CardioTech International (Woburn, Massachusetts) reported completing the purchase of the outstanding common stock of CMED Catheter and Disposables Technology (CDT; Plymouth, Minnesota), a subsidiary of Colorado MEDtech (Boulder, Colorado), for $1.3 million in cash. CDT specializes in the design, development and manufacture of disposable medical devices such as delivery systems for stents and drug delivery, catheters used in angioplasty, brachytherapy, minimally invasive surgery, interventional radiology, electrophysiology, urology, infertility and critical care. Dr. Michael Szycher, chairman and CEO of CardioTech, said that the acquisition is the company's second and is part of a strategy of vertical integration. "CardioTech will now have the capability of producing finished medical devices utilizing our proprietary polymer technology to provide additional value and increase market share," Szycher said. Colorado MEDtech said the sale was part of its strategy to focus on its core business of advanced medical technology outsourcing and medical imaging.
Genzyme General (Cambridge, Massachusetts) has agreed to acquire Wyntek Diagnostics (San Diego, California) in a cash deal valued at about $65 million. Both Genzyme and Wyntek are developing quantitative rapid tests for use in the cardiovascular diagnostic market.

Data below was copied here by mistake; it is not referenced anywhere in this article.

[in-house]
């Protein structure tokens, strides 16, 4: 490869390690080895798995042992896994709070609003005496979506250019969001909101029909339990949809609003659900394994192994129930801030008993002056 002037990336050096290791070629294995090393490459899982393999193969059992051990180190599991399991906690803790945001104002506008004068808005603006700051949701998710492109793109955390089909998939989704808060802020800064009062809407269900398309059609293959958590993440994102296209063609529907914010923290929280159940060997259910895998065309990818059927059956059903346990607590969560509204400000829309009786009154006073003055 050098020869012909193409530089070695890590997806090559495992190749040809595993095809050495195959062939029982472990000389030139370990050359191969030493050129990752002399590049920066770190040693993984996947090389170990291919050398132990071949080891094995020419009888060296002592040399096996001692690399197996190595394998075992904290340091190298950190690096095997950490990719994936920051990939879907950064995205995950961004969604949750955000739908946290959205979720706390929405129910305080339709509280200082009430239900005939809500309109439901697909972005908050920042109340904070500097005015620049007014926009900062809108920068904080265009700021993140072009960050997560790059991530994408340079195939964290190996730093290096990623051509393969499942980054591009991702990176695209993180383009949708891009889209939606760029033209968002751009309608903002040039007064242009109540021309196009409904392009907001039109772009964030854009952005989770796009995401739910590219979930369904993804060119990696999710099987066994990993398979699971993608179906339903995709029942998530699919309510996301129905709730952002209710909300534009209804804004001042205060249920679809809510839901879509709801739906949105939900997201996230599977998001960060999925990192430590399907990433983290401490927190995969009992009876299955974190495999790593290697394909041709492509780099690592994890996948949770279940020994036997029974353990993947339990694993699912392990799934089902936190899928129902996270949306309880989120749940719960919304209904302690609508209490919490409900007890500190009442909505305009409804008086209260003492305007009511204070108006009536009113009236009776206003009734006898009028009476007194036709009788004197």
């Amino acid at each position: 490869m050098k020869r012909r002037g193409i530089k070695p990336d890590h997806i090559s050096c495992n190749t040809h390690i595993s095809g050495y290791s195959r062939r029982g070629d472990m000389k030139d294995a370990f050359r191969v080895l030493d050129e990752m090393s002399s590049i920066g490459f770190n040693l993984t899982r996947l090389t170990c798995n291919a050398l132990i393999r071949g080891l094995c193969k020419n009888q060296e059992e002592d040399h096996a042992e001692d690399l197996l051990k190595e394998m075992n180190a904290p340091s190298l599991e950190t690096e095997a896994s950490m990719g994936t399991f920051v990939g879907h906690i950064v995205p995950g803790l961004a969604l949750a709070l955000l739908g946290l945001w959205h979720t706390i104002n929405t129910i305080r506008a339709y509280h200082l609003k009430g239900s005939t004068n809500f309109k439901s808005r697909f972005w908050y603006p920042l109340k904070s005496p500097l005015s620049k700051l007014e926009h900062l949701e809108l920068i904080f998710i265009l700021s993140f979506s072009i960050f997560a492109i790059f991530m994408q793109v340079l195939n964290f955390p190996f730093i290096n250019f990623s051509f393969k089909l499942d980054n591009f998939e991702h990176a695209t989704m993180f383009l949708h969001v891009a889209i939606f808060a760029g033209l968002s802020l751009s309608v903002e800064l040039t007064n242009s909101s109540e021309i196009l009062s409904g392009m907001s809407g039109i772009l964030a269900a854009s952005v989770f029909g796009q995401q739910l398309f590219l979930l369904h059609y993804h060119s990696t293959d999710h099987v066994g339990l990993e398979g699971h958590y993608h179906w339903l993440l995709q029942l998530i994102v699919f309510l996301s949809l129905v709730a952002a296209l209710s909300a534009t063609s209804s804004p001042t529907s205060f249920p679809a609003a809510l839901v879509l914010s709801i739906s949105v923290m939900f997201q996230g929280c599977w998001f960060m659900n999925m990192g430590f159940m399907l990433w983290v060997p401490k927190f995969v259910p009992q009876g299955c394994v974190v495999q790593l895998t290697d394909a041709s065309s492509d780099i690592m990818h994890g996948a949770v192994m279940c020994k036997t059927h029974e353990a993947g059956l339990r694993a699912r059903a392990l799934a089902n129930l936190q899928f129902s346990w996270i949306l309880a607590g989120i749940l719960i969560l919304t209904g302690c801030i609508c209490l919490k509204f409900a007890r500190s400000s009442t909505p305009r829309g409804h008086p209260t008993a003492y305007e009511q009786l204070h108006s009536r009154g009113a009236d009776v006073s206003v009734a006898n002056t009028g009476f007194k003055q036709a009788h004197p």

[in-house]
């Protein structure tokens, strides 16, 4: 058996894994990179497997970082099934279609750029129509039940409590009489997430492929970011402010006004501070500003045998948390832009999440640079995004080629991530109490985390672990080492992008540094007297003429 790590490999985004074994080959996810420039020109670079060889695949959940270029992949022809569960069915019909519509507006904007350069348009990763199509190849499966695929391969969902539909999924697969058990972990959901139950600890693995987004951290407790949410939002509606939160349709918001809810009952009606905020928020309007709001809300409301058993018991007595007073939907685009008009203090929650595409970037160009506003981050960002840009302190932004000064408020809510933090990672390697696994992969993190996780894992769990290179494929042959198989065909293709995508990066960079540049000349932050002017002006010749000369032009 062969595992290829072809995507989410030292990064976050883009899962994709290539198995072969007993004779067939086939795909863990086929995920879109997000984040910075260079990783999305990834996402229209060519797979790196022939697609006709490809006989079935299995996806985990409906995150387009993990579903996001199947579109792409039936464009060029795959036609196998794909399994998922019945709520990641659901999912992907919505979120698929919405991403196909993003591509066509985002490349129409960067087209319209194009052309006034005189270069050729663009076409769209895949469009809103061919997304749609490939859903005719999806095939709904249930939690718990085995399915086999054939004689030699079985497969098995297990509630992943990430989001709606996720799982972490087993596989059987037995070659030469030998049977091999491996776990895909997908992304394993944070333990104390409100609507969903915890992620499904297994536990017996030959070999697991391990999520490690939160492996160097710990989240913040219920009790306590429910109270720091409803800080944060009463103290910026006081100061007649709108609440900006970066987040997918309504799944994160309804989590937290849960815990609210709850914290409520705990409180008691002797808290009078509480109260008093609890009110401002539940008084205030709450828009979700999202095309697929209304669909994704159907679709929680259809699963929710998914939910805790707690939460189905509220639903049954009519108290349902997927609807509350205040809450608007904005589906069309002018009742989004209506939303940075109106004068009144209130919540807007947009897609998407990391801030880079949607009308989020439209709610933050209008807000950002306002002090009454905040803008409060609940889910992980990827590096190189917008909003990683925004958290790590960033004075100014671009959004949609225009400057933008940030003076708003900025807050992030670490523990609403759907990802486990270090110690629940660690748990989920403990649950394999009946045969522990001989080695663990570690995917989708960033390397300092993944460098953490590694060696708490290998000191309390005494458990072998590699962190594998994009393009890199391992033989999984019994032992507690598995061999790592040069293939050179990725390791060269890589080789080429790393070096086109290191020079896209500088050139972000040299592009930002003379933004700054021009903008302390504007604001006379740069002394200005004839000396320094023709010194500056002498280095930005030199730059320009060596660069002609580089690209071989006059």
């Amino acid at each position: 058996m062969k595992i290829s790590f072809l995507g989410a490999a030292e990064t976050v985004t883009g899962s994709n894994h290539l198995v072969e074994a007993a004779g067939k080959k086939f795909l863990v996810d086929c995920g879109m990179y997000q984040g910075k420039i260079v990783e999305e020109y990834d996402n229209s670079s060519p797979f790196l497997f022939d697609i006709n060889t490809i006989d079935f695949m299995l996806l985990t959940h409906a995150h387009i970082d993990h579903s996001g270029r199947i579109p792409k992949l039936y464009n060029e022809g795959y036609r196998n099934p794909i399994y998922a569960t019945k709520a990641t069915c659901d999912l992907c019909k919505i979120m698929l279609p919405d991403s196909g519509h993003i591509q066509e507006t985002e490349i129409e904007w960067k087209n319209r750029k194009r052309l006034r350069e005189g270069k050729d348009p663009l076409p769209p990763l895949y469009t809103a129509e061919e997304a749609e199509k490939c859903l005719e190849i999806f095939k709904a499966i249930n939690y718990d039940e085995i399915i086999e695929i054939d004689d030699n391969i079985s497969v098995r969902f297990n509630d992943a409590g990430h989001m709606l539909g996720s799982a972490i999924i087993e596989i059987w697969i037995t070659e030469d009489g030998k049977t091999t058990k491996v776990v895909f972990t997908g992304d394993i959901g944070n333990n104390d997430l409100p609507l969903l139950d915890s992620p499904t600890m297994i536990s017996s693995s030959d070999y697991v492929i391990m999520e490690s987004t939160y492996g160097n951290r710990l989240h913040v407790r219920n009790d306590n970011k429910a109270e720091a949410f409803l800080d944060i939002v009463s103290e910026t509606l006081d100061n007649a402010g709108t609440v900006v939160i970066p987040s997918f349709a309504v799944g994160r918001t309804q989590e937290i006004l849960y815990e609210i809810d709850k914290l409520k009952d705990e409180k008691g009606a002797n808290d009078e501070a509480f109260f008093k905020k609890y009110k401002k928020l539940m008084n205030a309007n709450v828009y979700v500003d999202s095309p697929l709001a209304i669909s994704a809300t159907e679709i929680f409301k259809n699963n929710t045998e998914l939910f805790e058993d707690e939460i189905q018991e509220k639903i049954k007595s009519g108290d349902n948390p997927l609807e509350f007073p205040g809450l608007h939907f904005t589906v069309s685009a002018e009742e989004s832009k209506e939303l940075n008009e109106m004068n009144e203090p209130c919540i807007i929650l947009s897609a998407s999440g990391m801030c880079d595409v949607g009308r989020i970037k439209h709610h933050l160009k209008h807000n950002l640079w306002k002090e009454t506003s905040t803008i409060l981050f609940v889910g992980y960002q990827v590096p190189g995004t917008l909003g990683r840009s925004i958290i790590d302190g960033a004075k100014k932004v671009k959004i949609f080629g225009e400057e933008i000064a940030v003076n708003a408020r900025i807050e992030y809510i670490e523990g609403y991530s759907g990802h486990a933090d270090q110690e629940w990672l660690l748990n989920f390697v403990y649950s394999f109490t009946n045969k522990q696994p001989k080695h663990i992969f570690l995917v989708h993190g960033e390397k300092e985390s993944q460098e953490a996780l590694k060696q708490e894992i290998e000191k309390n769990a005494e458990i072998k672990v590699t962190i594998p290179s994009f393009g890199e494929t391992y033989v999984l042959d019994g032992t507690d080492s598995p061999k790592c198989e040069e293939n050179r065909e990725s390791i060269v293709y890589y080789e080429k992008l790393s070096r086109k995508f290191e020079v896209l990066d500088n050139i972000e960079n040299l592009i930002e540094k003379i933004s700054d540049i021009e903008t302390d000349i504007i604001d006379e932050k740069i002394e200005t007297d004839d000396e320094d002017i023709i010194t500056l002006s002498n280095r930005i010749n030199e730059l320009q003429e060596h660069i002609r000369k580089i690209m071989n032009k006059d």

Integral Nuclear Associates (INA; New York) purchased the assets of Nuclear Imaging Systems (NIS) and Cardiovascular Concepts, operator of 14 fixed-site nuclear cardiology imaging centers in Pennsylvania, New Jersey, Delaware and Maryland. The sellers had filed for Chapter 11 bankruptcy in August 2000. INA plans to continue the operations of the existing cardiac imaging sites and to incorporate those sites into the nuclear cardiology business operated by the Integral group of companies in the Northeast. INA said it has offered jobs to all the current NIS employees. The imaging centers provide a range of nuclear cardiology services, including cardiac stress tests, SPECT, perfusion and wall motion studies. Sandra Atkinson, who has 10 years' experience in medical imaging facility operations, was named general manager of the new company.
Stayhealthy (Monrovia, California) has completed the acquisition of Atheart (Minneapolis, Minnesota), developer of the Atheart ECG-100, which allows a user to perform a complete risk assessment at home, and guides action for any cardiovascular risk detected. The technology links to a web site to store and track results and allow health care professionals to remotely interpret the results. Atheart will continue operations in Minneapolis.